Film Review – Escape Room
Escape rooms are a lot of fun. You and your friends are placed inside of a room – usually decorated with a specific theme – and try to solve a number of puzzles or retrieve a key that will eventually help you to “escape” within a specific time frame (usually an hour). Escape rooms promote critical thinking, teamwork, and communication. I’ve done a good handful of them, and the best ones immerse you in the theme or story as though you were in a real-life adventure. It would only make sense that the movie industry would try to capitalize off of this, and thus Escape Room (2019) has come to be.
Directed by Adam Robitel and co-written by Bragi F. Schut and Maria Melnik, Escape Room borrows the same basic idea of the game, but amps up the stakes by going for a horror approach. Here, when time is up, the contestants’ lives are put in jeopardy. The premise is a carbon copy of what goes on in the Saw (2004) franchise, although this one stays relatively subdued – you’re not going to get any “torture porn/body horror” type of bloodshed.
The story is a half-baked concoction of underdeveloped characters stuck in a situation that is all too familiar. We have six strangers, all of whom come right out of the “generic character” handbook. Their traits and personalities are so thin that they’re more archetypes than actual people. Let’s run down the list: there’s the College Introvert (Taylor Russell), the Bearded Truck Driver (Tyler Labine), the Wounded Soldier (Deborah Ann Woll), the Outcast (Logan Miller), the Nerd (Nik Dodani), and the Hotshot Wall Street Stock Broker (Jay Ellis). All six have been mysteriously invited to participate in a new escape room by an unknown company with a cash reward as an incentive.
Why would anyone want to take part in this? It’s strange that a group of people would jump into this invitation given that they have no idea what kind of company would go out of their way to reach out to them. I’ve gotten plenty of emails from random strangers from different countries asking me to give them my information in exchange for money, but that doesn’t mean I actually follow through with it! Clearly, these characters are way too gullible (and frankly dumb) to have any kind of reasonable common sense.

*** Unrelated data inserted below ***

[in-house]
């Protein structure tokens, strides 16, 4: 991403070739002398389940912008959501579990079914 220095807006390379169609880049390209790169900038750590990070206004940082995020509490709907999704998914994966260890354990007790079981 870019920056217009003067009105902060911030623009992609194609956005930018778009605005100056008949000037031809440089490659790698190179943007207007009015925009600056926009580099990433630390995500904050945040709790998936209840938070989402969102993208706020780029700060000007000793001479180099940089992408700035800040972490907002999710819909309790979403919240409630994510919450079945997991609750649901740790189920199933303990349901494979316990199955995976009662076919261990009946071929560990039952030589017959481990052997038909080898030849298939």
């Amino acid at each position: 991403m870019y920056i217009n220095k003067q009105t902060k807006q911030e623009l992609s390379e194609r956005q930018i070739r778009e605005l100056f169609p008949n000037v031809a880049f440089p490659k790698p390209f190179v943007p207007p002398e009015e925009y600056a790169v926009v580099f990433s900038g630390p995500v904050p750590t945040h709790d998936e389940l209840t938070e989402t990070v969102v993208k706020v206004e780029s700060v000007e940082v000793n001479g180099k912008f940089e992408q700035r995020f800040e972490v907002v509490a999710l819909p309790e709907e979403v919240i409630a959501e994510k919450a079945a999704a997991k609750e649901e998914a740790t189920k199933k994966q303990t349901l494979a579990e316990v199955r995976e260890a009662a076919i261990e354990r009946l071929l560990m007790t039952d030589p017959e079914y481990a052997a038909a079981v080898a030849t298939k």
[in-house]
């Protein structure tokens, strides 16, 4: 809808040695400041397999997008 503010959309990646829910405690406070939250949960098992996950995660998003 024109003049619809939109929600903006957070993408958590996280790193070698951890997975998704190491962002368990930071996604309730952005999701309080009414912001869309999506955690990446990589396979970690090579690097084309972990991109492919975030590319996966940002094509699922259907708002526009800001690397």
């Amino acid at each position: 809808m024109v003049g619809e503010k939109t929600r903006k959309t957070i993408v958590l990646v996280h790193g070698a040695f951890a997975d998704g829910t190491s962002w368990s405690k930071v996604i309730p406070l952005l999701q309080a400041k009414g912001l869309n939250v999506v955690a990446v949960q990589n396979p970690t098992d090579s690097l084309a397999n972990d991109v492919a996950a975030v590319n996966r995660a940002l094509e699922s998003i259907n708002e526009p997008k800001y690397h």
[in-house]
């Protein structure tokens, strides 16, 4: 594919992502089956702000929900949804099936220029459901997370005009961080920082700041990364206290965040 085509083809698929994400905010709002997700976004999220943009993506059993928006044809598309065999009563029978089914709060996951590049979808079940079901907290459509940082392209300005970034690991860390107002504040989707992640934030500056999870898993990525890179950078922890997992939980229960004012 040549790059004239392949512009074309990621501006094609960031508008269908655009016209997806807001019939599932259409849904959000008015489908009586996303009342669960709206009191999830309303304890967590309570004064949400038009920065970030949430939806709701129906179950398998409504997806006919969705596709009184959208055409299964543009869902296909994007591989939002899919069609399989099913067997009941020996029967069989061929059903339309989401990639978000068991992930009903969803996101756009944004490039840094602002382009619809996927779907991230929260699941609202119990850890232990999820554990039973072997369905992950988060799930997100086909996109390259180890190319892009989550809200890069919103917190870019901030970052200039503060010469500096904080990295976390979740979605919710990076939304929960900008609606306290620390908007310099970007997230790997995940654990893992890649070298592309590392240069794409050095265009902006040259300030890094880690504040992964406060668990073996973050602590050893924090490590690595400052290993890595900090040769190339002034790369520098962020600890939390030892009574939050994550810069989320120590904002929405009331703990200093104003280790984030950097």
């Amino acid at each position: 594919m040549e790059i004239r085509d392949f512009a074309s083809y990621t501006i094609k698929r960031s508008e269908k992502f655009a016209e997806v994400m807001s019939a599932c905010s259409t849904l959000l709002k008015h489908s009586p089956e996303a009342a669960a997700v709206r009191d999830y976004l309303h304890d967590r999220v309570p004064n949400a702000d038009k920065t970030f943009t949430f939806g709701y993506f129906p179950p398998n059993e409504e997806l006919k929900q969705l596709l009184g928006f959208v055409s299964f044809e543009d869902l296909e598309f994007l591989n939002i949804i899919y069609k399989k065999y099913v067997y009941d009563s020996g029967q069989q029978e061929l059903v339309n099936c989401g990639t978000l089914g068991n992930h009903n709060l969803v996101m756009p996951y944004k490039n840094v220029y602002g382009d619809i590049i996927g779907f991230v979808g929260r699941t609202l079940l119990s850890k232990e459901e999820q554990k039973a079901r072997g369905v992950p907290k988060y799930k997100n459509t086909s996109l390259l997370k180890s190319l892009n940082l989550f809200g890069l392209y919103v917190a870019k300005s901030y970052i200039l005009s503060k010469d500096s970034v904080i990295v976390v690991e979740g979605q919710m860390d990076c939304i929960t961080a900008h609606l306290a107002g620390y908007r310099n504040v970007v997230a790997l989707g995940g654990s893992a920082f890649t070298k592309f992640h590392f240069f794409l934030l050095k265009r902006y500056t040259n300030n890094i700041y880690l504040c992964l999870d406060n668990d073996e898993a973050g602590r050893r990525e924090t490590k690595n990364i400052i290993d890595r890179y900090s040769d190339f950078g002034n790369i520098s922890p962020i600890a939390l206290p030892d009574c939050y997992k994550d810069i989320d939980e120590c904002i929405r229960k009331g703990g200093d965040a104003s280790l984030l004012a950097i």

Just as the characters meet up and make their introductions, they get immediately thrown into the game. It’s at this part where things actually get interesting. The production design (Edward Thomas), art direction (Mark Walker), and set decoration (Tracy Perkins) does a commendable job of making each room distinctive of one another. The group faces a number of rooms one right after the other, each one packed with its own booby traps and clues on how to get out. The way each is set up is impressive. They have to traverse their way through an office waiting room, a snow room, a pool hall flipped upside down, and a hospital room, amongst others. Each one gets progressively more bizarre the further they advance. I especially liked the pool hall room, where everything is reserved so it seems that the characters are walking on the ceiling. Marc Spicer’s cinematography plays around with the perspective, seeing the characters climbing up the walls but making it look as though they are crawling on the ground (imagine the rotating hallway in Inception or Fred Astaire dancing on the ceiling in Royal Wedding).
This is the kind of stuff that can make for a pretty fun flick, and in some ways Escape Room does that. But it doesn’t go far enough with the ludicrous nature of the story. Instead, it throws together some weak dramatic backstories to the characters that doesn’t reveal all that much about them. This information is shown in flashbacks, done so quickly that it works more as time filler than character nuance. Each member of the group has some dark past or secret that they would rather not share. The game forces them to, but for what purpose? What exactly will be accomplished by making them face their past and confront traumatic experiences surrounded by people they don’t know? And what good will it do if the game aims for them to perish anyway?
These are the kinds of questions Escape Room fails to address, even though the plot hinders on them. To make matters worse, not only do the questions go unanswered, but the narrative introduces a set of even bigger questions with the sole purpose of setting up a sequel. In a way, the film itself is its own game room – it sets up a trap that ensnares us for a length of time, and when we think we’ve made it out it blindsides us with the possibility of more to come. This is a rabbit hole I’m not so sure I want to go down.